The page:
Role of the dorsolateral prefrontal cortex in context-dependent motor performance.




Curated By TMS Solutions on Jan 19, 2017 9:16:00 AM
Curated By TMS Solutions
 Title:
Role of the dorsolateral prefrontal cortex in context-dependent motor performance.
Authors:
Lee YY; Winstein CJ; Fisher BE. Institution Lee, Y-Y. Division of Biokinesiology and Physical Therapy, University of Southern California, Los Angeles, CA, 90089, USA. Lee, Y-Y. School and Graduate Institute of Physical Therapy, College of Medicine, National Taiwan University, Taipei, Taiwan. Winstein, C J. Division of Biokinesiology and Physical Therapy, University of Southern California, Los Angeles, CA, 90089, USA. Fisher, B E. Division of Biokinesiology and Physical Therapy, University of Southern California, Los Angeles, CA, 90089, USA. Fisher, B E. Department of Neurology, Division for Movement Disorders, Keck School of Medicine, University of Southern California, Los Angeles, CA, 90089, USA.
 
Title:
Role of the dorsolateral prefrontal cortex in context-dependent motor performance.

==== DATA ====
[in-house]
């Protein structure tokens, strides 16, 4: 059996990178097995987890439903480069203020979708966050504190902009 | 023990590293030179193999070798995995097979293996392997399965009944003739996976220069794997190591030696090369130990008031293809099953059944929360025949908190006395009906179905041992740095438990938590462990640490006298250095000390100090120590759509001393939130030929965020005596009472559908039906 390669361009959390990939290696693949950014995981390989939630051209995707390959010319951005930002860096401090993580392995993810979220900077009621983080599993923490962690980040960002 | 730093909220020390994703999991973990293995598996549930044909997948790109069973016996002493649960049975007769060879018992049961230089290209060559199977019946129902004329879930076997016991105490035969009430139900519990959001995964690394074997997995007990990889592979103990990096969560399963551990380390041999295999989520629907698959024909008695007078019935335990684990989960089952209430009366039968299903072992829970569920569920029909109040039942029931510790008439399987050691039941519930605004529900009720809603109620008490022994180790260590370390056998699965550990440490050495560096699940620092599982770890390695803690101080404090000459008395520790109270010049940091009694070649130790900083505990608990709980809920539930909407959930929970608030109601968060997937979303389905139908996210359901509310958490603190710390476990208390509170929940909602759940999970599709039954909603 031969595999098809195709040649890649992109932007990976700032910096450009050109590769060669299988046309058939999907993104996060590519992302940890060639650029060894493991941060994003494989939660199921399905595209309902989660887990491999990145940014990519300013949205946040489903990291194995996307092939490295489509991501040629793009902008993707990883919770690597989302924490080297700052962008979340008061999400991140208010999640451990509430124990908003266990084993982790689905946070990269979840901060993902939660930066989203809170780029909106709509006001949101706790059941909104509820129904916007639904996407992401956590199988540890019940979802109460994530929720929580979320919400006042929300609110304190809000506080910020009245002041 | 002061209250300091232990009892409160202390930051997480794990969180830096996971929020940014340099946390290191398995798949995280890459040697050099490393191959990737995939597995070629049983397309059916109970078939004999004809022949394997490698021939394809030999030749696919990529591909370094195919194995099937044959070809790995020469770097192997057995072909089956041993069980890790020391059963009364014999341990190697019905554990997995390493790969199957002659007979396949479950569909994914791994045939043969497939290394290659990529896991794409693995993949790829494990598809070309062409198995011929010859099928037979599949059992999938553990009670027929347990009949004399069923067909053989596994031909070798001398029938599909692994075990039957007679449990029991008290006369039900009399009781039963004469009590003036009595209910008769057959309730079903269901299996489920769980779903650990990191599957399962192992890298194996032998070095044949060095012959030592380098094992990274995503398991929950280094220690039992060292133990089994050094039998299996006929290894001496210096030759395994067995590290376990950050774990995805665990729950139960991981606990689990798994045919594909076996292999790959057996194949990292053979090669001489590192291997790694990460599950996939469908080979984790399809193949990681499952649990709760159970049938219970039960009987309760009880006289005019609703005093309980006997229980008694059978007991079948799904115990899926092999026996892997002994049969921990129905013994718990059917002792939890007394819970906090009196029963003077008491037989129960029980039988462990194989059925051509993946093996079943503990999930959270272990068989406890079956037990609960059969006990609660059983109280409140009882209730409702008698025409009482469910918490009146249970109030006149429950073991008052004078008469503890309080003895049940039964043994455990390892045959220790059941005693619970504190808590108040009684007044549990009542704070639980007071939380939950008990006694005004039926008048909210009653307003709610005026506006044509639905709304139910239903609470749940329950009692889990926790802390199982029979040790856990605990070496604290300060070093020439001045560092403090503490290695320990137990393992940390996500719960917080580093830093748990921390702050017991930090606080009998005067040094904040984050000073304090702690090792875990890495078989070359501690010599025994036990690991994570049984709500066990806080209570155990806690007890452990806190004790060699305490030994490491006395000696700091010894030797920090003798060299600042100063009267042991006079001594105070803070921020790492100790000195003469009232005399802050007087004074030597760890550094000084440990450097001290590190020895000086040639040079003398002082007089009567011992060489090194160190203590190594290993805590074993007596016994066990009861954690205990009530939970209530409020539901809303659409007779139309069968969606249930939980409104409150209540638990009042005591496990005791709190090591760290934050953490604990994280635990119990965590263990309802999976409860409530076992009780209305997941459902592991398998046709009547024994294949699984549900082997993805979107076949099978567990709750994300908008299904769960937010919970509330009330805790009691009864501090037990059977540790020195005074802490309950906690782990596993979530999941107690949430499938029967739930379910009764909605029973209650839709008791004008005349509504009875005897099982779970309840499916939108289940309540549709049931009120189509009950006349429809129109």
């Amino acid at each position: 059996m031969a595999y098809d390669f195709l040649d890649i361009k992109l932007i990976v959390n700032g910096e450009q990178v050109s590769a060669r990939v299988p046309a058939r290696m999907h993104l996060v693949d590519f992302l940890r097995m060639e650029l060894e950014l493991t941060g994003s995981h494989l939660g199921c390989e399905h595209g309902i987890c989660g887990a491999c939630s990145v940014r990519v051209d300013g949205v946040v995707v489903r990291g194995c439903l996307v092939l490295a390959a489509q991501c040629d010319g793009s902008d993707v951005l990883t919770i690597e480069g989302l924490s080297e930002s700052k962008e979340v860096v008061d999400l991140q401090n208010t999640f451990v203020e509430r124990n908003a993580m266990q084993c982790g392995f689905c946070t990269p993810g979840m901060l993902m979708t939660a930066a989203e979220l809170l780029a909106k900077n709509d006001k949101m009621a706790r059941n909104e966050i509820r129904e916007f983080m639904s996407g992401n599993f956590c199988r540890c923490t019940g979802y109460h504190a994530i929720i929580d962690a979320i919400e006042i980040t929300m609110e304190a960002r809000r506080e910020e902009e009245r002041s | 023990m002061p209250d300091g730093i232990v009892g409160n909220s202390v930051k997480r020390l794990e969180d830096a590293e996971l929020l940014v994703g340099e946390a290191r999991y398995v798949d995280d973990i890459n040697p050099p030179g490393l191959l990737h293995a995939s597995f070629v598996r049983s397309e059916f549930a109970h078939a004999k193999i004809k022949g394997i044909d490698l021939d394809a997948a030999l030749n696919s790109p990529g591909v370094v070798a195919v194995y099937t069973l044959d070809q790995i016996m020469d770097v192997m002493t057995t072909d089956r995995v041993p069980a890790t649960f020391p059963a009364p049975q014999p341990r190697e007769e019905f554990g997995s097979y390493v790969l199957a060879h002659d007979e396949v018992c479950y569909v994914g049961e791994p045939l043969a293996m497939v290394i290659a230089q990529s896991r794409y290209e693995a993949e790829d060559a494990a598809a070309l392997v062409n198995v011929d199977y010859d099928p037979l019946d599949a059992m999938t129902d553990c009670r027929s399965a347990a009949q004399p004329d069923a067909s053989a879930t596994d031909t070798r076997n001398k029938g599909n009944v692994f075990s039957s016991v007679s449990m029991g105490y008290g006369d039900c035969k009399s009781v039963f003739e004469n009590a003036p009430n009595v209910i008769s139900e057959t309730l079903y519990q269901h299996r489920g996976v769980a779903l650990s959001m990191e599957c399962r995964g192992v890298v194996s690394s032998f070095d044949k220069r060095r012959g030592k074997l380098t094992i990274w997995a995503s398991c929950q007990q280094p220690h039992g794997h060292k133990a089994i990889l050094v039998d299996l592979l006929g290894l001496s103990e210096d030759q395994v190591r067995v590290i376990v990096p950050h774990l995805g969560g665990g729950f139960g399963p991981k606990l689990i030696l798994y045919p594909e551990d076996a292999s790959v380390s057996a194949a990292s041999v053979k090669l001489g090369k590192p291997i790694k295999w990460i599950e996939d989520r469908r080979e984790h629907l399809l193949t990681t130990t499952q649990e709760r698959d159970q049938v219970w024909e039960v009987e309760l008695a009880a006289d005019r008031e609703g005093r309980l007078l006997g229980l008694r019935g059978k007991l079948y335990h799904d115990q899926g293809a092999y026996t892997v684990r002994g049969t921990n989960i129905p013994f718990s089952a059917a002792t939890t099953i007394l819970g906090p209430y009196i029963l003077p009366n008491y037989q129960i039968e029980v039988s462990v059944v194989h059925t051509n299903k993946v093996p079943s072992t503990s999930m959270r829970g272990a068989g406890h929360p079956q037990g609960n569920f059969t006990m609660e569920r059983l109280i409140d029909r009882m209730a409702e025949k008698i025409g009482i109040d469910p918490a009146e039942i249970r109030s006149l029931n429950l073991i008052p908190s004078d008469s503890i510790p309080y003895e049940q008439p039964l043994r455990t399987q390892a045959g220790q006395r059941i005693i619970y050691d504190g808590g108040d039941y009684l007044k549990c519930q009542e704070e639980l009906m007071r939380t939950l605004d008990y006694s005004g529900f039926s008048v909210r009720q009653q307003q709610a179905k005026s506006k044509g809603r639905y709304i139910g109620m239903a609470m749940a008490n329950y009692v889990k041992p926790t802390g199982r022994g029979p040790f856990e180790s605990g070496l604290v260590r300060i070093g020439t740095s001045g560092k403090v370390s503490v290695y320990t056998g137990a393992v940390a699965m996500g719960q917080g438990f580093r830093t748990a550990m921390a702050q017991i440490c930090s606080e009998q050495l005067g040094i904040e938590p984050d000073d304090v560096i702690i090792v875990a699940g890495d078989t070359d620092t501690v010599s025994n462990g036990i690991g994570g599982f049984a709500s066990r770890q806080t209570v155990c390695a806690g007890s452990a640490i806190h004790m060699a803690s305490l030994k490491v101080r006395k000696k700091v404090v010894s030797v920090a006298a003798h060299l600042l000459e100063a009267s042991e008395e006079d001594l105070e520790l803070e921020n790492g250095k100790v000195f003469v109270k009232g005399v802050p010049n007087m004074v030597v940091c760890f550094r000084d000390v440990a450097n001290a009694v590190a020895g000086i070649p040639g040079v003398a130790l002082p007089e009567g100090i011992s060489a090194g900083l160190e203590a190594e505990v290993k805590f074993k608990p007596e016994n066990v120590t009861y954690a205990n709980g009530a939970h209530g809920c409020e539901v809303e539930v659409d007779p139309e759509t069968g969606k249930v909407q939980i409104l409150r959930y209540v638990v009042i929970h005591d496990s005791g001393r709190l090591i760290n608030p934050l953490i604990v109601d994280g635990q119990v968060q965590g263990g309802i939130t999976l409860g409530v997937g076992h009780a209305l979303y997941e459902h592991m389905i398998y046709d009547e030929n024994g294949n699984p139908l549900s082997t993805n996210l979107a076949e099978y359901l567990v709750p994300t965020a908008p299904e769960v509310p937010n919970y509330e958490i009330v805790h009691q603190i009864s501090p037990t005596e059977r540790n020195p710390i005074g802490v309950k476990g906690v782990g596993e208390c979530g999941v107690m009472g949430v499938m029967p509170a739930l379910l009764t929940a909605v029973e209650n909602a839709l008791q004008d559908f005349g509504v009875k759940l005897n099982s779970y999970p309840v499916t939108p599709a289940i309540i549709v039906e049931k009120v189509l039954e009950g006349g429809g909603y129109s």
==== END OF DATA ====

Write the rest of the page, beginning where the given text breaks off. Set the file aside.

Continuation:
Source:
European Journal of Neuroscience. 43(7):954-60, 2016 Apr.
 
Abstract:
Context-dependent motor performance is a phenomenon in which people perform better in the environmental context where they originally practised a task. Some animal and computer simulation studies have suggested that context-dependent performance may be associated with neural activation of the dorsolateral prefrontal cortex (DLPFC). This study aimed to determine the role of the DLPFC in context-dependent motor performance by perturbing the neural processing of the DLPFC with repetitive transcranial magnetic stimulation (rTMS) in healthy adults. Thirty healthy
adults were recruited into the Control, rTMS DLPFC and rTMS Vertex groups. The participants practised three finger sequences associated with a specific incidental context (a coloured circle and a location on the computer screen). One day following practice, the rTMS groups received 1 Hz rTMS prior to the testing conditions in which the sequence-context associations remained the same as practice (SAME) or changed (SWITCH). All three groups improved significantly over practice on day 1. The second
day testing results showed that the DLPFC group had a significantly lower decrease in motor performance under the SWITCH condition than the Control and Vertex groups. This finding suggests a specific role of the DLPFC in context-dependent motor performance.
 
Copyright:
2016 Federation of European Neuroscience Societies and
John Wiley & Sons Ltd.
 
Publication Type:
Journal Article. Research Support, Non-U.S. Gov't.

Topic of this Article:

Topics: Dorsolateral Prefrontal Cortex


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